In fact, I have plenty of interesting cases, yet every time I’m asked about “interesting cases,” I freeze. Will the person who asked find a mentally ill drug addict as sympathetic as I do? Can I even talk about mental health diagnoses without violating my client’s right to privacy? Will the things that strike a public defender as hilarious offend someone else? Do I have the perfect “interesting case” to demonstrate to someone how the criminal justice system is designed to keep the poor poor? The death of a rock and roll legend and a recent Second Circuit case have convinced me I should be more willing to answer that dreaded question.

Since Lou Reed’s passing, I’ve been listening to a lot of his music. A carefully crafted mix tape first introduced me to The Velvet Underground. By an unpredictable turn of events, 20 years and 200 miles later, the person who made that mixtape is now a prosecutor in the city where I work. We had lost touch somewhere in the years between the Nirvana and Arcade Fire, and we were both surprised to see each other in court last year.

Currently, I’m ignoring a Facebook friend request from that old high school friend. Even though we were friends years ago, I refuse to break my policy of not friending prosecutors on Facebook for him. I don’t want my adversaries to take solace in the moments of insecurity I share with friends, nor do I want to risk being labeled a “true believer” and taken less seriously because I post links to articles expressing outrage over the war on drugs, prosecutorial misconduct, and police brutality.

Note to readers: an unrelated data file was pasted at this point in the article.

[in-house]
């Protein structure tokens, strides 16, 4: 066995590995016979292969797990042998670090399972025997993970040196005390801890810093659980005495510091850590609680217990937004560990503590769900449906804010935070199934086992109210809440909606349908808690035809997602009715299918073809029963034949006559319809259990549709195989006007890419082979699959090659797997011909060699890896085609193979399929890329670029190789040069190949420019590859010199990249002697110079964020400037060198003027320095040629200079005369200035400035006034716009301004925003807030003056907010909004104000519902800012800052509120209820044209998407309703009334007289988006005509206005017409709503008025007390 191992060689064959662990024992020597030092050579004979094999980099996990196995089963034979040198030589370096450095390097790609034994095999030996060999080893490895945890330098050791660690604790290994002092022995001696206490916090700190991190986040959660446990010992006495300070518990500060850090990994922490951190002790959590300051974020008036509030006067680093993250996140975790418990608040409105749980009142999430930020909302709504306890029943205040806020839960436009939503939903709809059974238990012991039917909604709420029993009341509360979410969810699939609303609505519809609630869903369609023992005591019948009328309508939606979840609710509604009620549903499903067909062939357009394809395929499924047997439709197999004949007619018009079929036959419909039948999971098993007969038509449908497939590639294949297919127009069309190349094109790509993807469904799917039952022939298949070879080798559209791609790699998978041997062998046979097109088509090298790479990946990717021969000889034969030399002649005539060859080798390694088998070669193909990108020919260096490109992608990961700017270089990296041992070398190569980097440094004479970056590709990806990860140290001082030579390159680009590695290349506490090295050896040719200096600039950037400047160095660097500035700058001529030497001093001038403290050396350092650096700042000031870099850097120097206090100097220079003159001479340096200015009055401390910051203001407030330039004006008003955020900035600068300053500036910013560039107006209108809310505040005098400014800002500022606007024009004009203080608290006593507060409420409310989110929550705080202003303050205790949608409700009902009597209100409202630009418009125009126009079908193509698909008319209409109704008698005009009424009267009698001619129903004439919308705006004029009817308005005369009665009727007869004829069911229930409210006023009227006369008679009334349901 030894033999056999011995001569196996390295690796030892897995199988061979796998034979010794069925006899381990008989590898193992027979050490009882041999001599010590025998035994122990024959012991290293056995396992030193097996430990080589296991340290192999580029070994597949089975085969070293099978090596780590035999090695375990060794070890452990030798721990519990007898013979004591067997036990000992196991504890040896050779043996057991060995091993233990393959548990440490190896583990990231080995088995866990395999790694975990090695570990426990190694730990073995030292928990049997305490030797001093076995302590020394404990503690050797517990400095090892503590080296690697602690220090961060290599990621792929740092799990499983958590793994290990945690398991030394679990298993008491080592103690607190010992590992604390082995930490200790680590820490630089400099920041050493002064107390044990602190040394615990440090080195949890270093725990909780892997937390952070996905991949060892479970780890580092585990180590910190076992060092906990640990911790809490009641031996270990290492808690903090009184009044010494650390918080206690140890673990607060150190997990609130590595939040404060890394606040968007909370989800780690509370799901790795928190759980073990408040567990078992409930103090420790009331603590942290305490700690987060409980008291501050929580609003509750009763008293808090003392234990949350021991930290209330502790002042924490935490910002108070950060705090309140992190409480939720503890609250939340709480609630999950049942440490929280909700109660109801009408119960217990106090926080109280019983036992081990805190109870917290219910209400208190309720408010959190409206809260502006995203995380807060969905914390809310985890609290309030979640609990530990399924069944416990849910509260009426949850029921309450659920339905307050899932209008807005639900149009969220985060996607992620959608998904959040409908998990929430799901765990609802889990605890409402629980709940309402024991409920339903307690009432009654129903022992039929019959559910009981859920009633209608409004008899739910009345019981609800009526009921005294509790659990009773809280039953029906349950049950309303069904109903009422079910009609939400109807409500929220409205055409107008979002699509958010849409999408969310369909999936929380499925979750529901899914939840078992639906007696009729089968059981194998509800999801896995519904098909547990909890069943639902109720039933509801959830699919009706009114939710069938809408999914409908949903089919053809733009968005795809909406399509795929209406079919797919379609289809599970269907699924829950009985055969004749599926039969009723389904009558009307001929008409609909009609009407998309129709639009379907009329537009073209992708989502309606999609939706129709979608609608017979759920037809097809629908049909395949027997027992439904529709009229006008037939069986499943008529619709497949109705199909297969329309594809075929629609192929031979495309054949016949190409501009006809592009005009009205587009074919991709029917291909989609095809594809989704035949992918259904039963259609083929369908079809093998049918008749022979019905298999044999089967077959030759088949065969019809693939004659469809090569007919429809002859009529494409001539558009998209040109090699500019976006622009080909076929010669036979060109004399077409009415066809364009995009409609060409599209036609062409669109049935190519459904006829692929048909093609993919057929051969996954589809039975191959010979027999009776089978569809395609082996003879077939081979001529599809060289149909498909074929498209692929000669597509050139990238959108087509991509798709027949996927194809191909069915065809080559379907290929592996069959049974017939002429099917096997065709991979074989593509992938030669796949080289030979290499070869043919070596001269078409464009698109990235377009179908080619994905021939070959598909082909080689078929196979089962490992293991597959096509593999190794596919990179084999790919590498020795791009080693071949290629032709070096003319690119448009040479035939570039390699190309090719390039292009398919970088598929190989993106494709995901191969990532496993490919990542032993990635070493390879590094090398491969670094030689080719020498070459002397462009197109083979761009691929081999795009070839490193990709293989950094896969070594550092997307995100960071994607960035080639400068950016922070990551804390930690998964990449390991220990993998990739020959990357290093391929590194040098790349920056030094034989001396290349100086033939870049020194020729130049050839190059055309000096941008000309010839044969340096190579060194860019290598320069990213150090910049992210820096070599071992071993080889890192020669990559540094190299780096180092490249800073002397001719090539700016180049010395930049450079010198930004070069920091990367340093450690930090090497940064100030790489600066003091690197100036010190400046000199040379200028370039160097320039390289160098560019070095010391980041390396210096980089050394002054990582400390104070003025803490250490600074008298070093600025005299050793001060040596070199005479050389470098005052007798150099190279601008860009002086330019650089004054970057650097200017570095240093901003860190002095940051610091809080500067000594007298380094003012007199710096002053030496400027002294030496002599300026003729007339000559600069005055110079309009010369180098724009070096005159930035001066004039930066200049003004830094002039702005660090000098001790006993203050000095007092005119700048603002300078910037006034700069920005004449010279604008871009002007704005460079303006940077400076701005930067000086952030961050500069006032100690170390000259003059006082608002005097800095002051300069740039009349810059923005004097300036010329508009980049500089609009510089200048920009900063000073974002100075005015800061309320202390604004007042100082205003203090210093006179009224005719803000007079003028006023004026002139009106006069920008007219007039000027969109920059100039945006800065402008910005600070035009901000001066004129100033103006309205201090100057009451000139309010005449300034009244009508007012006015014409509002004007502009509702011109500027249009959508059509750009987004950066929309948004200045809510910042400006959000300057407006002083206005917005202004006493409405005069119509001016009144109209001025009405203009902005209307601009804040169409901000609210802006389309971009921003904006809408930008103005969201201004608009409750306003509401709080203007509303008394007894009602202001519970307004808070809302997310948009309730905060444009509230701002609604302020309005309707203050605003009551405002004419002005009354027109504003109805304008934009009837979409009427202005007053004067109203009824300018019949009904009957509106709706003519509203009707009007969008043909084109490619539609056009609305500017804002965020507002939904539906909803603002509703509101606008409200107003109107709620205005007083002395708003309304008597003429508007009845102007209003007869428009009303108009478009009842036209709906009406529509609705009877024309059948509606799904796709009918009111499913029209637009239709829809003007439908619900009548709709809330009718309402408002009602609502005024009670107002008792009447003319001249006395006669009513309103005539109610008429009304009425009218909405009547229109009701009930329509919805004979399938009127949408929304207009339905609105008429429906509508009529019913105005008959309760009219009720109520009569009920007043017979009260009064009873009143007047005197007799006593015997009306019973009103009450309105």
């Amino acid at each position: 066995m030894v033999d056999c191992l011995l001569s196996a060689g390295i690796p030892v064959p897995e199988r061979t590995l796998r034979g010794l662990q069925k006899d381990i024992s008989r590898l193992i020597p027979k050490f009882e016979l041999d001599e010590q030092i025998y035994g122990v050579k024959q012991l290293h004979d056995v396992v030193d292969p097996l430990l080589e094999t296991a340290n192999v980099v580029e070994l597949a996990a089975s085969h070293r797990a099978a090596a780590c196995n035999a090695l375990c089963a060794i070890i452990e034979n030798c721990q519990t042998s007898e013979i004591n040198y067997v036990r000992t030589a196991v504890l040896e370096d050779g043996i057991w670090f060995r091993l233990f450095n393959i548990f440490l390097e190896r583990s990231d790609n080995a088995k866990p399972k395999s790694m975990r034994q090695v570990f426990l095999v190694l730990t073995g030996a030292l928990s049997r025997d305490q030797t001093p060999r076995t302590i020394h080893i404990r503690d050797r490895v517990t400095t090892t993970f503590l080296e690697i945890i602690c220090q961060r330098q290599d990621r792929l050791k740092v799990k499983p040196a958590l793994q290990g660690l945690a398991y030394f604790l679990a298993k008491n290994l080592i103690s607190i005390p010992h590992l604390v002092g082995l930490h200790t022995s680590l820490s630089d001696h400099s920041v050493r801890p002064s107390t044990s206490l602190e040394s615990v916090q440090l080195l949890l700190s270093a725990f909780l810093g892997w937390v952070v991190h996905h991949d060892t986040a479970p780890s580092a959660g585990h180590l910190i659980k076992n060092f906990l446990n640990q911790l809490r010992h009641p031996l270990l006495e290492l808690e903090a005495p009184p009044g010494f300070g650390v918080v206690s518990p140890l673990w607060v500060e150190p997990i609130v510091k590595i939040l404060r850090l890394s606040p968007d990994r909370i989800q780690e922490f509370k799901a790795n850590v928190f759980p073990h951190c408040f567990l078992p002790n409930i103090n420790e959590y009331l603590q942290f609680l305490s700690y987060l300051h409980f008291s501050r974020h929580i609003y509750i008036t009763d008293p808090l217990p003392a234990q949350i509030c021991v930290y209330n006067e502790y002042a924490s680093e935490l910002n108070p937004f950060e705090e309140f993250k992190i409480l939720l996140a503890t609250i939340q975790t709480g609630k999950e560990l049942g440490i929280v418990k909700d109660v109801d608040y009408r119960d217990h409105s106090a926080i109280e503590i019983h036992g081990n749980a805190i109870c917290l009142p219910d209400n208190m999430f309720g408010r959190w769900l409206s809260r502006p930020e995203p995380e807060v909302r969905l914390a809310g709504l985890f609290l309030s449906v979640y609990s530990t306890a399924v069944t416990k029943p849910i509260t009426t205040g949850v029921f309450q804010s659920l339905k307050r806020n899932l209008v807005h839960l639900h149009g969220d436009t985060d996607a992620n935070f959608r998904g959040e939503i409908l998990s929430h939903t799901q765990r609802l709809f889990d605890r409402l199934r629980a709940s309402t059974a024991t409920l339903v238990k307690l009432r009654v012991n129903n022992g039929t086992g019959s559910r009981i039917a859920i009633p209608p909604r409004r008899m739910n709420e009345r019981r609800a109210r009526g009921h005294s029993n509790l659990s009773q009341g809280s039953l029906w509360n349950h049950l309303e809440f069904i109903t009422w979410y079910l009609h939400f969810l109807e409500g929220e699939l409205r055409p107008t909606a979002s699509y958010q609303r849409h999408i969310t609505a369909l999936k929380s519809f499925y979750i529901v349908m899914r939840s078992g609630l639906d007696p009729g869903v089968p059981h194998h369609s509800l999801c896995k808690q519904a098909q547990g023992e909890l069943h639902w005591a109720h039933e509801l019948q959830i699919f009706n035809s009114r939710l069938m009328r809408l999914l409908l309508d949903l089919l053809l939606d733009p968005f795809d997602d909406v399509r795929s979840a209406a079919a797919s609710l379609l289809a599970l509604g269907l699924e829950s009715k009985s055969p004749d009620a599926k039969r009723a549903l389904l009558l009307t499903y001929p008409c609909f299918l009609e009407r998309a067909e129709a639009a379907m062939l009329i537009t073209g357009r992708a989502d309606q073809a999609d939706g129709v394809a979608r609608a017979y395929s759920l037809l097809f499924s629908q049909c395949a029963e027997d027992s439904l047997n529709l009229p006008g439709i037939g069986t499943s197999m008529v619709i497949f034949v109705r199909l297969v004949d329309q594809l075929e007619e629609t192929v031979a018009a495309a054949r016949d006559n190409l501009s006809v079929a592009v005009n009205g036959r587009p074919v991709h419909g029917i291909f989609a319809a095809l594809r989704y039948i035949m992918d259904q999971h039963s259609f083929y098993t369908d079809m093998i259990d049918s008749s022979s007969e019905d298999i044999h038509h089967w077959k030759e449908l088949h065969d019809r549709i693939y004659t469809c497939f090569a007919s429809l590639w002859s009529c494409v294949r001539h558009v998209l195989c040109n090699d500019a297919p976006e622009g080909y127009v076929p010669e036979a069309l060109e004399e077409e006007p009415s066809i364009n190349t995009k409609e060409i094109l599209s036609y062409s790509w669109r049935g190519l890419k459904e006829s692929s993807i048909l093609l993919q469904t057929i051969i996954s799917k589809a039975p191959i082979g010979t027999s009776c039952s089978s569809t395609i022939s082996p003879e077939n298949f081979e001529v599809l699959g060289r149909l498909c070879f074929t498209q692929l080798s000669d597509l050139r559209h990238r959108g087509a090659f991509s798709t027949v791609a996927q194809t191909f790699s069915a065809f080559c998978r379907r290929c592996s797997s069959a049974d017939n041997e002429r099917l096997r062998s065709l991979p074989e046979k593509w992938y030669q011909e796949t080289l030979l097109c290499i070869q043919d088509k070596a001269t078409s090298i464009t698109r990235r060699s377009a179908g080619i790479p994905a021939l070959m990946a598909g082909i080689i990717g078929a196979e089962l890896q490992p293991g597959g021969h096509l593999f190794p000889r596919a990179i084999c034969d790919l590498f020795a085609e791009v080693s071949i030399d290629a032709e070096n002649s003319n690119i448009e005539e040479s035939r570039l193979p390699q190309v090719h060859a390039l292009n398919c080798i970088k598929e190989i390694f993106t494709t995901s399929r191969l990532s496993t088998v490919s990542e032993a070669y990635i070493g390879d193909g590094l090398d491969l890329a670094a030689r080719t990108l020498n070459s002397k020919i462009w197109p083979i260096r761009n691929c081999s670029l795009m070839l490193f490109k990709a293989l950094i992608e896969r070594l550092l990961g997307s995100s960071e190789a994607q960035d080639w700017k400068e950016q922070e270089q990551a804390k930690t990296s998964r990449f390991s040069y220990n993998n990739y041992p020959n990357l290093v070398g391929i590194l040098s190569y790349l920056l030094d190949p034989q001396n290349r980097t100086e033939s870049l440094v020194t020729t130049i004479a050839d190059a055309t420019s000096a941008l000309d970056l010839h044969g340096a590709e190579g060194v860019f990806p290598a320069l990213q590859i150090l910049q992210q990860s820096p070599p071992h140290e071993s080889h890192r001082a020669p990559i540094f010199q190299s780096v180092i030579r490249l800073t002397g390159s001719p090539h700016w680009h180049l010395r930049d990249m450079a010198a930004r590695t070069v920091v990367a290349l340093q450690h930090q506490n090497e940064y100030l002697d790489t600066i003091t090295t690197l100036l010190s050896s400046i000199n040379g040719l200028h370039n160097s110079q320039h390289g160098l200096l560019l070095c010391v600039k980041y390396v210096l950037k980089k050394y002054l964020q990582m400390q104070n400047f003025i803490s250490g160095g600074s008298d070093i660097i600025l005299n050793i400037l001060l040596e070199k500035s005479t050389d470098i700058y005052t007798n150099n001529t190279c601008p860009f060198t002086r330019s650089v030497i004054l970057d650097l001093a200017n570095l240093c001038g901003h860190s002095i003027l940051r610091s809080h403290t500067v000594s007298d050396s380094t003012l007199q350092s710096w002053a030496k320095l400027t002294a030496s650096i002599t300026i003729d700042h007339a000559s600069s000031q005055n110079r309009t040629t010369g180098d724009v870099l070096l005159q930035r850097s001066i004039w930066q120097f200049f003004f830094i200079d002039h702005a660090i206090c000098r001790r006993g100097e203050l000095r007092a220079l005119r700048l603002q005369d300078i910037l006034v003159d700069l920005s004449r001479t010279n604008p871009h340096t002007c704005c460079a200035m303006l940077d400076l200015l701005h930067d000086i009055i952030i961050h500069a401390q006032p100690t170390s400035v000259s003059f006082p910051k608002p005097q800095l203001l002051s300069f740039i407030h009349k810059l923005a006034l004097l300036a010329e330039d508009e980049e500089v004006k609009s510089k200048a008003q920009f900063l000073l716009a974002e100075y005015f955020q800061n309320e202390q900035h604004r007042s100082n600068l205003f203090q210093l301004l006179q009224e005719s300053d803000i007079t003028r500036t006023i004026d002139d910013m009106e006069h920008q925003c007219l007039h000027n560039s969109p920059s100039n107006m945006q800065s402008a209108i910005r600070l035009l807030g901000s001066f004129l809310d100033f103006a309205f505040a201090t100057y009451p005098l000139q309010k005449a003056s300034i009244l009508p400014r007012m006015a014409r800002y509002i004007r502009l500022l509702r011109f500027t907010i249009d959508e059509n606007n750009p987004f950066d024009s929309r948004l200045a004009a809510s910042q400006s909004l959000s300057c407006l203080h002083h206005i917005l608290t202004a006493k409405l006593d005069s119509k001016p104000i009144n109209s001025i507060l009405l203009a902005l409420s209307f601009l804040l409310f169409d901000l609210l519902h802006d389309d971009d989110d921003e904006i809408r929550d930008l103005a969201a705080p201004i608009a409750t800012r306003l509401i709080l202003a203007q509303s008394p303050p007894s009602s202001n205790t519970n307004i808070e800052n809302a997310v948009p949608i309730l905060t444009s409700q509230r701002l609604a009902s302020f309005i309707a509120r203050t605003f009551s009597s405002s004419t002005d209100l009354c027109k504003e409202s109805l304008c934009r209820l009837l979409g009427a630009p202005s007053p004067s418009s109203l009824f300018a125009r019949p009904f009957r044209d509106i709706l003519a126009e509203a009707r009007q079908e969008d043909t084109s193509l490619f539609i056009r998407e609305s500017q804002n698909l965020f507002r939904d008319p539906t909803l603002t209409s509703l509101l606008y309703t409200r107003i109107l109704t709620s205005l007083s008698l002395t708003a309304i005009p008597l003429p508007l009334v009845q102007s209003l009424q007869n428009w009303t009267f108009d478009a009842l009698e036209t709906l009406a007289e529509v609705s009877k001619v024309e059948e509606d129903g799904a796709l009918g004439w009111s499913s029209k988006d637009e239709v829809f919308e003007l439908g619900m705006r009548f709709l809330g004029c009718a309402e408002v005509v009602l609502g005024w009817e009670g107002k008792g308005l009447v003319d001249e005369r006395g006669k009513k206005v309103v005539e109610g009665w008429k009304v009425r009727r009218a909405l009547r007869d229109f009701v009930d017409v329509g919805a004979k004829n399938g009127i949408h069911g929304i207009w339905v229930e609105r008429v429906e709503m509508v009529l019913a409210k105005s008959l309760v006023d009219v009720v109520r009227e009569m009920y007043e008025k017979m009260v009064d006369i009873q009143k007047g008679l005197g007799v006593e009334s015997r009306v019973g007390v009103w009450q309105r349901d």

Listening to “I’m Waiting for the Man” got me thinking about that pending FB friend request. Lou Reed fearlessly lays it all out there in that song. While The Beatles were catching heat for oblique references to LSD in “Lucy in the Sky with Diamonds,” Lou Reed step by step describes visiting his heroin dealer. If Lou can be so frank about his personal deamons, why am I being so reserved about my professional thoughts?

There’s been another figure who’s made the news recently for direct, honest self-expression. The Second Circuit removed, SDNY Judge Shira Scheindlin from a high profile lawsuit against the NYPD for their stop and frisk policies in part because of her willingness to speak with the media about the case. The public’s demand to hear stories about our work often collides with our duty to respect the privacy of our clients. Recent reality TV shows filmed about public defenders in Brooklyn, as well as about the District Attorney’s office, not to mention the Law & Order franchise, demonstrate people’s thirst for real life stories of the criminal justice system. Nonetheless, attorney client privilege obliges us to hold tight to personal information that our clients reveal to us.

I’m torn. I am contributing to a blog, yet unwilling to share personal Facebook updates with an old friend who happens to be an Assistant District Attorney. I’m not an artist for whom public expression is cathartic and necessary. Besides, ethical obligations constrain my expression as well as concerns over how I’m perceived in court. Unlike a judge, however, I have no ethical obligation to appear neutral. By choosing this career I have already taken a public stance on the criminal justice system. I have stories to tell and the frankness of Judge Scheindlin and Lou Reed inspire me to tell them. Next time someone asks me if I have any interesting cases, I resolve not to dodge the question, but to use it as an opportunity to show how important our work is, while still maintaining respect for the privacy of my clients.